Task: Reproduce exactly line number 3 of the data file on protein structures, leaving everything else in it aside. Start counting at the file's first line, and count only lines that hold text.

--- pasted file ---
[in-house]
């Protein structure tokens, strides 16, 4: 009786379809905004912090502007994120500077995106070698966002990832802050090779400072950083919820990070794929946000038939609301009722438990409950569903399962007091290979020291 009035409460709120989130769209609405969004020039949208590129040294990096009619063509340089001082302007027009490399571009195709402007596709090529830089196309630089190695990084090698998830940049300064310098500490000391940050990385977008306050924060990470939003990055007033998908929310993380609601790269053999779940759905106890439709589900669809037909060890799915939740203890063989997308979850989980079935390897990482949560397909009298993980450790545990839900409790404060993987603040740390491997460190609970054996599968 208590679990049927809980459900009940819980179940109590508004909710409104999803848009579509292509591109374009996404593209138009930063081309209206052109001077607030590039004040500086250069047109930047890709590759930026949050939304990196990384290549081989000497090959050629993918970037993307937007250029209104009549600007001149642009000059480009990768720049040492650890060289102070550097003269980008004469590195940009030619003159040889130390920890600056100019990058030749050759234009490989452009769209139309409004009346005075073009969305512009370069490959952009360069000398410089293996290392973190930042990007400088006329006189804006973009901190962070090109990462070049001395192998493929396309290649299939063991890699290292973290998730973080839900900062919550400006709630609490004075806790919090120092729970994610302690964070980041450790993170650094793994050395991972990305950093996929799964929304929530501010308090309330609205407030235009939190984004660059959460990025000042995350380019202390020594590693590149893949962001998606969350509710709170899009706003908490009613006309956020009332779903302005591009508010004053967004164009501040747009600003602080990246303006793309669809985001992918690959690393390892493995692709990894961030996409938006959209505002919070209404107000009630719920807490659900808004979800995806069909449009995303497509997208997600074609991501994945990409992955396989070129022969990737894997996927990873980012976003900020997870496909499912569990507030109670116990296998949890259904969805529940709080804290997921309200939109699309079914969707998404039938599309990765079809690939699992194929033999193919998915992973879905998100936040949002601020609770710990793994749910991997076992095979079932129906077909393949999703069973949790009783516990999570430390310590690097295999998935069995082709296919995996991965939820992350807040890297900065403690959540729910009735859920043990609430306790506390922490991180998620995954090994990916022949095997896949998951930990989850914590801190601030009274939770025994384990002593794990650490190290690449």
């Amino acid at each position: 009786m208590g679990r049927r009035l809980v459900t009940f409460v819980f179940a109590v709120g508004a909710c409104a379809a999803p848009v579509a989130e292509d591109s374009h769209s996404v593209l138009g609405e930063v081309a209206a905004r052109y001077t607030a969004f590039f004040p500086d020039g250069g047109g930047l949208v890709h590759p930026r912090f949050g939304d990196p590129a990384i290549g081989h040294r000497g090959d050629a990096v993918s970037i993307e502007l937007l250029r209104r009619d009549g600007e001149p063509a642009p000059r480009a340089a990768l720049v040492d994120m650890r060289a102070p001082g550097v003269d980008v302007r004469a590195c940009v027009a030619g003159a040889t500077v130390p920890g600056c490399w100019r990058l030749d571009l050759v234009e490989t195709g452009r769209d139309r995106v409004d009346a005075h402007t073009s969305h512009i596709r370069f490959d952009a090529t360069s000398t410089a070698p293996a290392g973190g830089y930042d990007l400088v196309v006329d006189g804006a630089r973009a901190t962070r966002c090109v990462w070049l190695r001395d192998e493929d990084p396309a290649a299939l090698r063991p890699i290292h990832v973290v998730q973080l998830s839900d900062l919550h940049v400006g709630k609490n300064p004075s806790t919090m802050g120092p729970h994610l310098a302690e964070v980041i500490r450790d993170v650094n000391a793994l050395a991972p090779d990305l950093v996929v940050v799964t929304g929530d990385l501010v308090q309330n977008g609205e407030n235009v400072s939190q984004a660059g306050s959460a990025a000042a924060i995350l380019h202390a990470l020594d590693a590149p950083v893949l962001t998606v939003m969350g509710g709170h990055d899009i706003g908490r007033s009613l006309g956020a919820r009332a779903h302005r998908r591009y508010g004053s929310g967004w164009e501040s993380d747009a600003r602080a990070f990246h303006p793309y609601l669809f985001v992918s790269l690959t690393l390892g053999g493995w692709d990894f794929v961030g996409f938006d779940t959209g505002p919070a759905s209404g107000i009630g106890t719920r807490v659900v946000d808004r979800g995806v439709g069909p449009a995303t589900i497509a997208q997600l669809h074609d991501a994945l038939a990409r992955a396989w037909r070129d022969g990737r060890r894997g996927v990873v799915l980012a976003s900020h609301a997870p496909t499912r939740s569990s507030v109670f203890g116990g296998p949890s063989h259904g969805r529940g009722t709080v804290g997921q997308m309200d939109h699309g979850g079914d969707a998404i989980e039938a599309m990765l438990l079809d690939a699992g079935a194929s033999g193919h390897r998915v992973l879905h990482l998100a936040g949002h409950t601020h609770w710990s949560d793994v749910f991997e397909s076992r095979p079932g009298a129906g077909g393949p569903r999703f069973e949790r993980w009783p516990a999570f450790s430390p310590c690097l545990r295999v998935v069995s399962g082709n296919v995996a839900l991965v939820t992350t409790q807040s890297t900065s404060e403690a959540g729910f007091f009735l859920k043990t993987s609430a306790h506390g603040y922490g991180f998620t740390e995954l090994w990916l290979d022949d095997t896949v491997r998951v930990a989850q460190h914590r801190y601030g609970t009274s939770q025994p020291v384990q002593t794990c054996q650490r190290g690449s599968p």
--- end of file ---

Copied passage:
């Amino acid at each position: 009786m208590g679990r049927r009035l809980v459900t009940f409460v819980f179940a109590v709120g508004a909710c409104a379809a999803p848009v579509a989130e292509d591109s374009h769209s996404v593209l138009g609405e930063v081309a209206a905004r052109y001077t607030a969004f590039f004040p500086d020039g250069g047109g930047l949208v890709h590759p930026r912090f949050g939304d990196p590129a990384i290549g081989h040294r000497g090959d050629a990096v993918s970037i993307e502007l937007l250029r209104r009619d009549g600007e001149p063509a642009p000059r480009a340089a990768l720049v040492d994120m650890r060289a102070p001082g550097v003269d980008v302007r004469a590195c940009v027009a030619g003159a040889t500077v130390p920890g600056c490399w100019r990058l030749d571009l050759v234009e490989t195709g452009r769209d139309r995106v409004d009346a005075h402007t073009s969305h512009i596709r370069f490959d952009a090529t360069s000398t410089a070698p293996a290392g973190g830089y930042d990007l400088v196309v006329d006189g804006a630089r973009a901190t962070r966002c090109v990462w070049l190695r001395d192998e493929d990084p396309a290649a299939l090698r063991p890699i290292h990832v973290v998730q973080l998830s839900d900062l919550h940049v400006g709630k609490n300064p004075s806790t919090m802050g120092p729970h994610l310098a302690e964070v980041i500490r450790d993170v650094n000391a793994l050395a991972p090779d990305l950093v996929v940050v799964t929304g929530d990385l501010v308090q309330n977008g609205e407030n235009v400072s939190q984004a660059g306050s959460a990025a000042a924060i995350l380019h202390a990470l020594d590693a590149p950083v893949l962001t998606v939003m969350g509710g709170h990055d899009i706003g908490r007033s009613l006309g956020a919820r009332a779903h302005r998908r591009y508010g004053s929310g967004w164009e501040s993380d747009a600003r602080a990070f990246h303006p793309y609601l669809f985001v992918s790269l690959t690393l390892g053999g493995w692709d990894f794929v961030g996409f938006d779940t959209g505002p919070a759905s209404g107000i009630g106890t719920r807490v659900v946000d808004r979800g995806v439709g069909p449009a995303t589900i497509a997208q997600l669809h074609d991501a994945l038939a990409r992955a396989w037909r070129d022969g990737r060890r894997g996927v990873v799915l980012a976003s900020h609301a997870p496909t499912r939740s569990s507030v109670f203890g116990g296998p949890s063989h259904g969805r529940g009722t709080v804290g997921q997308m309200d939109h699309g979850g079914d969707a998404i989980e039938a599309m990765l438990l079809d690939a699992g079935a194929s033999g193919h390897r998915v992973l879905h990482l998100a936040g949002h409950t601020h609770w710990s949560d793994v749910f991997e397909s076992r095979p079932g009298a129906g077909g393949p569903r999703f069973e949790r993980w009783p516990a999570f450790s430390p310590c690097l545990r295999v998935v069995s399962g082709n296919v995996a839900l991965v939820t992350t409790q807040s890297t900065s404060e403690a959540g729910f007091f009735l859920k043990t993987s609430a306790h506390g603040y922490g991180f998620t740390e995954l090994w990916l290979d022949d095997t896949v491997r998951v930990a989850q460190h914590r801190y601030g609970t009274s939770q025994p020291v384990q002593t794990c054996q650490r190290g690449s599968p």